29 March 2021

Reflections from Brazil: Favelas

Shortly before the pandemic hit, Carolyn Lawrence visited Brazil to see at first hand the work and mission of the Methodist Church in Brazil.

The word ‘favela’ has become synonymous with Brazil and conjures up images for many people of huge slums ruled by drug gangs and full of violence.   But during my visit I learned a bit more about what they really are.  The word ‘favela’ is Portuguese for slum or shanty town and is a word used in Brazil to describe urban neighbourhoods of high density informal or unplanned housing. 

Favela tours are often marketed to tourists but there have been occasions in which a tourist has been shot on these visits which has further perpetrated the negative image!  They are often thought of as slums – some are; but many are actually just areas of poor housing, often built on hillsides.   It is estimated that around 20% of Rio’s population live in favelas.  Although there are drug lords and violence in some favelas, most people who live there are law abiding citizens working in low paid jobs.   There was a lot of controversy around favelas during the recent Rio Olympics and the Brazilian hosted World Cup as many favelas were cleared and the families evicted in order to try to make the city ‘look nicer’ for visitors.  This understandably caused a lot of bad feeling amongst many of the poorer people of the area who were left without homes for the sake of appearances. 

The first favela in Brazil was founded in Rio after the Second World War when Brazilian soldiers returning from fighting with the allies discovered that their government would not house them.  They began building their own houses and communities and the favela of Providencia was born. 

I had the privilege of being asked to preach in this favela while I was in Rio.  I was taken to a church with a growing membership of over 200 people.   I asked if it was safe and our interpreter assured us we were safer there than in our hotel because the drug gangs apparently like the church so they protect it!   I had a wonderful time of worship with these dear people who were open to the Holy Spirit and responsive to the preaching of God’s word.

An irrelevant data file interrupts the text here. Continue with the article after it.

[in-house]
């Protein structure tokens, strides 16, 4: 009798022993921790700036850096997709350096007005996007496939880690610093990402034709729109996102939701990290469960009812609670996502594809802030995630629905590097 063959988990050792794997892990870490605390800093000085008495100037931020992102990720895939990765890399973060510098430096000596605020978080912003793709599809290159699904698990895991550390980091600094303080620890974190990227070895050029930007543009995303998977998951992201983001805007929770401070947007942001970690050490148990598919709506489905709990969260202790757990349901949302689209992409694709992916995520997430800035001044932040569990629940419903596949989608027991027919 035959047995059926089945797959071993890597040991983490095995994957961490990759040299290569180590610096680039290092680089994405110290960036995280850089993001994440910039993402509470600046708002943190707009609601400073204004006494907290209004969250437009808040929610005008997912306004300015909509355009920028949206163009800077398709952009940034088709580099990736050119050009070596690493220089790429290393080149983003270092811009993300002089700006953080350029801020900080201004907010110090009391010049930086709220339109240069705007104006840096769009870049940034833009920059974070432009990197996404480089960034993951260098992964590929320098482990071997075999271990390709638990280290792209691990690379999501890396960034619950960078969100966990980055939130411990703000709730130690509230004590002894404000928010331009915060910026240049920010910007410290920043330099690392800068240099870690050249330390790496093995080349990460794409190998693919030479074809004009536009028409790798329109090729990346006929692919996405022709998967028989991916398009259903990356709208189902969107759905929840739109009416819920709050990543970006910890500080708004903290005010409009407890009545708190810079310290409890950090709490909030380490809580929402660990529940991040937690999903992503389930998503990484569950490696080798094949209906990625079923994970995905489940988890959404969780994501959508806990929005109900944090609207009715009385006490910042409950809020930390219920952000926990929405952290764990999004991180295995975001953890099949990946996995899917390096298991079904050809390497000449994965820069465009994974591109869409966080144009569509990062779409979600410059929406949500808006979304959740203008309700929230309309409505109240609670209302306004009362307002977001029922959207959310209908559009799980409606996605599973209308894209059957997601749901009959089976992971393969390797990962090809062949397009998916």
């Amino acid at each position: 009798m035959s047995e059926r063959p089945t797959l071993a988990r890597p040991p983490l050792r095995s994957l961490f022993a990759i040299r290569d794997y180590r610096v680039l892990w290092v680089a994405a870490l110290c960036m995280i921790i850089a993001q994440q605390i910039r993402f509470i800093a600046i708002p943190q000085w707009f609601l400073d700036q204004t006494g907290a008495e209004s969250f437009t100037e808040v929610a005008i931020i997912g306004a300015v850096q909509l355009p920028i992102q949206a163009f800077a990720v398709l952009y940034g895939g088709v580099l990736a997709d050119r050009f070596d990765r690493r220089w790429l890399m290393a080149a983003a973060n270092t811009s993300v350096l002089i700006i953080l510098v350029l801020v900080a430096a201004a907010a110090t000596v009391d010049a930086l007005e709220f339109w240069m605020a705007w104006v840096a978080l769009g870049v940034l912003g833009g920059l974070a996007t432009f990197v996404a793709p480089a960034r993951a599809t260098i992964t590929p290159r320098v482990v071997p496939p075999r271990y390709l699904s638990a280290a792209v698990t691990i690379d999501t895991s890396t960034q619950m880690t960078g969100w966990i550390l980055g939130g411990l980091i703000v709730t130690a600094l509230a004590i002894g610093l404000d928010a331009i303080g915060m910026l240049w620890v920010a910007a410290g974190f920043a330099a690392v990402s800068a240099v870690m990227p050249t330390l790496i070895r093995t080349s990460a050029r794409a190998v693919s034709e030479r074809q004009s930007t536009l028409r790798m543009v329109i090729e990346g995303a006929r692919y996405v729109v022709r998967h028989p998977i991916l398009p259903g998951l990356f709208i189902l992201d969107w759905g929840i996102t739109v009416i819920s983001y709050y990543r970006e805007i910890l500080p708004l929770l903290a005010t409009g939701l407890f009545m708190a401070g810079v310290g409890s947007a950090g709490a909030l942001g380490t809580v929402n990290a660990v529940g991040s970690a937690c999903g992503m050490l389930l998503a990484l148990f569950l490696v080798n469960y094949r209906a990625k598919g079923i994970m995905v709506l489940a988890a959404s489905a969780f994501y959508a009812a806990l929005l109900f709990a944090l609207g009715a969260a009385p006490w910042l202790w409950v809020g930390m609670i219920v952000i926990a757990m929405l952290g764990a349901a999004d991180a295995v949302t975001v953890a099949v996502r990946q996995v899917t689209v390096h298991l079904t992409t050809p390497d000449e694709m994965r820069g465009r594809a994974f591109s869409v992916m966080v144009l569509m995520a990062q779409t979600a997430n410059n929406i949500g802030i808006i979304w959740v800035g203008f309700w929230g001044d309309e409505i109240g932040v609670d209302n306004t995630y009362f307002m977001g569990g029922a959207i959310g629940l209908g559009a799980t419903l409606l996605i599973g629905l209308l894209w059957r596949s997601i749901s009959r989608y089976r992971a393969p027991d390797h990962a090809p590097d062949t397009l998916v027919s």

Whilst waiting to go into the church there was a little group of children and I asked if it was ok to take their photo.  The girls all squealed and ran into the toilets and I wondered what they were doing then noticed they were all checking their hair in the mirror!!  There was a little boy left standing there alone a bit bemused and wondering what was going on! 

Pastor Raphael from the favela church said that they are engaged in evangelism in the favela using cell church – people are building community through these small groups and people are coming to know the Lord.  He said that they have some gang members who have become Christians and turned their lives around.   I am so thankful to God for the privilege of seeing how he is at work in people’s lives in these areas and the faithfulness of God’s people who are reaching out to those whom society often overlooks and ignores. 

Carolyn Lawrence with Pastor Raphael from the favela church and an interpreter. 

Carolyn Lawrence, Vice-President of the Methodist Conference, 2020-21

Read other blogs in this series:

Brazilian passion

Anointing oil and Vicks!

Shade and fresh Water

Learning from church growth in Brazil

Reflections from Brazil: the Amazon mission boat

Church in the mall

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